NAJAF, (Reuters) – Hundreds of supporters of Iraq’s anti-American Shi’ite cleric Moqtada al-Sadr gathered on Friday to bury a Sadrist lawmaker, assassinated a day earlier in a bomb attack.
In the Baghdad district of Sadr City men cried and shouted slogans as they carried and walked alongside Saleh al-Ugaili’s coffin, draped in the Iraqi flag, before it was taken to a cemetery in the holy southern Shi’ite city of Najaf. “God is the greatest, America is the enemy of God,” chanted mourners in Najaf after Friday prayers.
Ugaili died on Thursday when a blast struck his car in the Habibiya district of eastern Baghdad. It was not clear who was behind the attack, but some mourners blamed the United States.
Sadrists are vehemently opposed to the U.S. presence in Iraq. “We condemn this attack and face our accusations towards the occupying forces. We consider it the side that gains from this and the one side that has aims and interests in targeting Sadrists,” Sadrist member of parliament Naseer al-Isawi said.
Top U.S. officials have condemned Ugaili’s killing.
Gunmen clashed with U.S. and Iraqi forces overnight in Sadr’s Baghdad stronghold of Sadr City. The U.S. military said there had been one American casualty, giving no further details.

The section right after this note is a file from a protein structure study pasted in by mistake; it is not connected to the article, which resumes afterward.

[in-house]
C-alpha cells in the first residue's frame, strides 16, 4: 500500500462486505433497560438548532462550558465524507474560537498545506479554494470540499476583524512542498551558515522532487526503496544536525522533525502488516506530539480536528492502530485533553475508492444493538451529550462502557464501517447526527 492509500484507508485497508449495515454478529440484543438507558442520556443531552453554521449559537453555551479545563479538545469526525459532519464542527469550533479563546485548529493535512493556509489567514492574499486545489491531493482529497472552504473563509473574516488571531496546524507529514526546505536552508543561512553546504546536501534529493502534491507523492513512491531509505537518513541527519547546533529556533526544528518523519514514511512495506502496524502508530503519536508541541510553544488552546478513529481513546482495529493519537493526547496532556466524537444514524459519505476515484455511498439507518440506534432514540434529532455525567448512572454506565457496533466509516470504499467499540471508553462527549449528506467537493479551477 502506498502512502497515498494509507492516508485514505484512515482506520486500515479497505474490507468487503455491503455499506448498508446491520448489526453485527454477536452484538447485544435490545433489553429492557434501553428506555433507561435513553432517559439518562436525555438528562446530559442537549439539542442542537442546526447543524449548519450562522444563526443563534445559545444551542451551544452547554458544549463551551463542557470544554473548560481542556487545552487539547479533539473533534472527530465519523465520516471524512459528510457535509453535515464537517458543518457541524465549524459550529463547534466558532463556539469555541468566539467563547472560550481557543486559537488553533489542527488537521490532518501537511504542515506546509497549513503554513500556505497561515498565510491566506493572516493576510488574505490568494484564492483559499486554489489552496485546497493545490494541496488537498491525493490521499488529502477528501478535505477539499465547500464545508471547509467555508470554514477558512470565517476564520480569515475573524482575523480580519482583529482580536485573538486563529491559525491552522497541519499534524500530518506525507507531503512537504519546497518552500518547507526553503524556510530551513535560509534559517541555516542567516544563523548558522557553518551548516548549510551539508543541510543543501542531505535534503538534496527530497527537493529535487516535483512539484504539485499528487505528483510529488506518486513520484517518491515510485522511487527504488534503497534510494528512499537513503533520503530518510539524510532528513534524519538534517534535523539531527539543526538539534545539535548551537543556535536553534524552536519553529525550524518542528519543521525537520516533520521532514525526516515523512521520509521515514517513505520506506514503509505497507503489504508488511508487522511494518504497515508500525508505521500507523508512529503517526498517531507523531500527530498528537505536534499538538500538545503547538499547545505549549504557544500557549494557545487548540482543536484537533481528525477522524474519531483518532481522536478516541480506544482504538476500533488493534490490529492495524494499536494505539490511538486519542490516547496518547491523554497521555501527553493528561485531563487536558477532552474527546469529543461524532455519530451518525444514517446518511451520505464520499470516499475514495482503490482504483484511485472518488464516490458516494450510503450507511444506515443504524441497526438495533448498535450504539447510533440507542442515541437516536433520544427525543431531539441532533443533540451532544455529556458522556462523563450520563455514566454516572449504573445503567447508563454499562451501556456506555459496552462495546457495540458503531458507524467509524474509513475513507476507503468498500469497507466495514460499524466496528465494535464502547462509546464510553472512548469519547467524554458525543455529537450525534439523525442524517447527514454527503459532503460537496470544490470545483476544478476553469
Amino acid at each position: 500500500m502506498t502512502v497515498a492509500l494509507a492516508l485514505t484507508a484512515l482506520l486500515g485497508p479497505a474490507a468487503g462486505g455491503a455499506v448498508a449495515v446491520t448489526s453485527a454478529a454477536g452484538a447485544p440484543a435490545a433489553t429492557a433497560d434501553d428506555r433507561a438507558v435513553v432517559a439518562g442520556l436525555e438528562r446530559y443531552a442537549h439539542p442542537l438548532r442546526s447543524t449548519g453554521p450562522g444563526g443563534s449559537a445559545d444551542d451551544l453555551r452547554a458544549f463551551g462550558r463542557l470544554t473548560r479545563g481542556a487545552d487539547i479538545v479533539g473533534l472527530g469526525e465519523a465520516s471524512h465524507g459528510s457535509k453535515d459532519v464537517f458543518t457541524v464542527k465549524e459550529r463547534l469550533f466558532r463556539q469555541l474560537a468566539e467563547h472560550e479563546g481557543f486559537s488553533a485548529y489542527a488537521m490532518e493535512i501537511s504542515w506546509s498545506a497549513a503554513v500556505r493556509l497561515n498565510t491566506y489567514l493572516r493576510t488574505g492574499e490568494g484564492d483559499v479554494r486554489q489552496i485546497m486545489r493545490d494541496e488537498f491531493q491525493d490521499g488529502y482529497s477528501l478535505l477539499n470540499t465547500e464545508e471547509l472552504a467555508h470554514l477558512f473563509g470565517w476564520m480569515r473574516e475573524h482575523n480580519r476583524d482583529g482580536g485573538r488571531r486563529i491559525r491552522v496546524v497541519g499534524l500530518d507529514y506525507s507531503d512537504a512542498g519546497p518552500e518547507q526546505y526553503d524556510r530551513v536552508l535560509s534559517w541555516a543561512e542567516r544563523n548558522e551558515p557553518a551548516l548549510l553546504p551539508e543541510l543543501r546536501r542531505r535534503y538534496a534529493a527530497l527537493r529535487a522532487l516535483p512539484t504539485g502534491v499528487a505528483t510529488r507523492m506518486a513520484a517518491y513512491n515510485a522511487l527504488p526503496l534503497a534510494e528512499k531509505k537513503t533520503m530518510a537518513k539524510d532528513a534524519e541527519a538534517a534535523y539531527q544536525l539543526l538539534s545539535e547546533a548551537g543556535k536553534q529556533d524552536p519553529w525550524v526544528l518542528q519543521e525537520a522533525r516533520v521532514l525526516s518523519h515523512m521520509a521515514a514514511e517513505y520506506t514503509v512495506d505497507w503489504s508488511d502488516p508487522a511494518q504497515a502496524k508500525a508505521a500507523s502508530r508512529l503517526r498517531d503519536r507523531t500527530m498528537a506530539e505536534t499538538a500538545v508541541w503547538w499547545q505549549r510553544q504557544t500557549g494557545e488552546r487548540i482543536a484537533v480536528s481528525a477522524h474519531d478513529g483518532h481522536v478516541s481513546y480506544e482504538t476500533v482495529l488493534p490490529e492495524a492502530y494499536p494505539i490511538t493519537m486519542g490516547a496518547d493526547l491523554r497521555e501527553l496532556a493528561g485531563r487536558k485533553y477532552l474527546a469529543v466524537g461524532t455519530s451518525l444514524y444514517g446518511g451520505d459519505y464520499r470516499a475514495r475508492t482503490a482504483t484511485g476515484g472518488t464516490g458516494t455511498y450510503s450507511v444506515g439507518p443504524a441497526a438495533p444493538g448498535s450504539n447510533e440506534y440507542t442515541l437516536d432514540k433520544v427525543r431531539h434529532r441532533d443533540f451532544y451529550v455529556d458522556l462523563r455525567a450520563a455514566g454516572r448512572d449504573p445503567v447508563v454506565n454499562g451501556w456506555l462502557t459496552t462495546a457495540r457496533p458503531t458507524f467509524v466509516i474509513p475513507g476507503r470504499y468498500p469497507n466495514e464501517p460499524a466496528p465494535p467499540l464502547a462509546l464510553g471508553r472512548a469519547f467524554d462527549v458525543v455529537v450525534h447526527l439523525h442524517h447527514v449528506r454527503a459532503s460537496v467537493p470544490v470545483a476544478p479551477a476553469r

Another lawmaker from the Sadrist bloc, which has 30 seats in the 275-seat parliament, said the killing could be linked to the upcoming provincial elections, due in January.
The polls are expected to see a struggle for power between rival Shi’ite factions in Iraq’s oil-rich south. “The killing could have two reasons. It could be an internal conflict in the Sadrist movement … or a fight between Shi’ite powers for control of the street before the polls,” said a political science professor at Baghdad University who declined to be named for security reasons.
Major-General Michael Oates, a U.S. commander in southern Iraq, on Thursday said U.S. forces feared a wave of assassinations before the polls.
U.S. and Iraqi negotiators are in the final stages of negotiating a security pact that will govern the presence of U.S. troops in Iraq once a U.N. mandate expires this year.
Prime Minister Nuri al-Maliki — speaking in Najaf after meeting Iraq’s top Shi’ite cleric Grand Ayatollah Ali al-Sistani — said Washington’s request that its troops be immune from Iraqi law was still an issue that needed to be resolved.
It would be difficult to finalise the pact without the blessing of Sistani, who wields great influence over Iraq’s Shi’ite majority.
Sadr’s military wing, the Mehdi Army, has launched several uprisings against U.S. forces since the U.S.-led invasion in 2003 and has fought rival Shi’ite factions, but in August Sadr extended a ceasefire indefinitely.
Iraqi President Jalal Talabani, Maliki, U.S. Ambassador Ryan Crocker and U.S. military commander General Ray Odierno all condemned Ugaili’s killing. The Interior Ministry said it had started an investigation.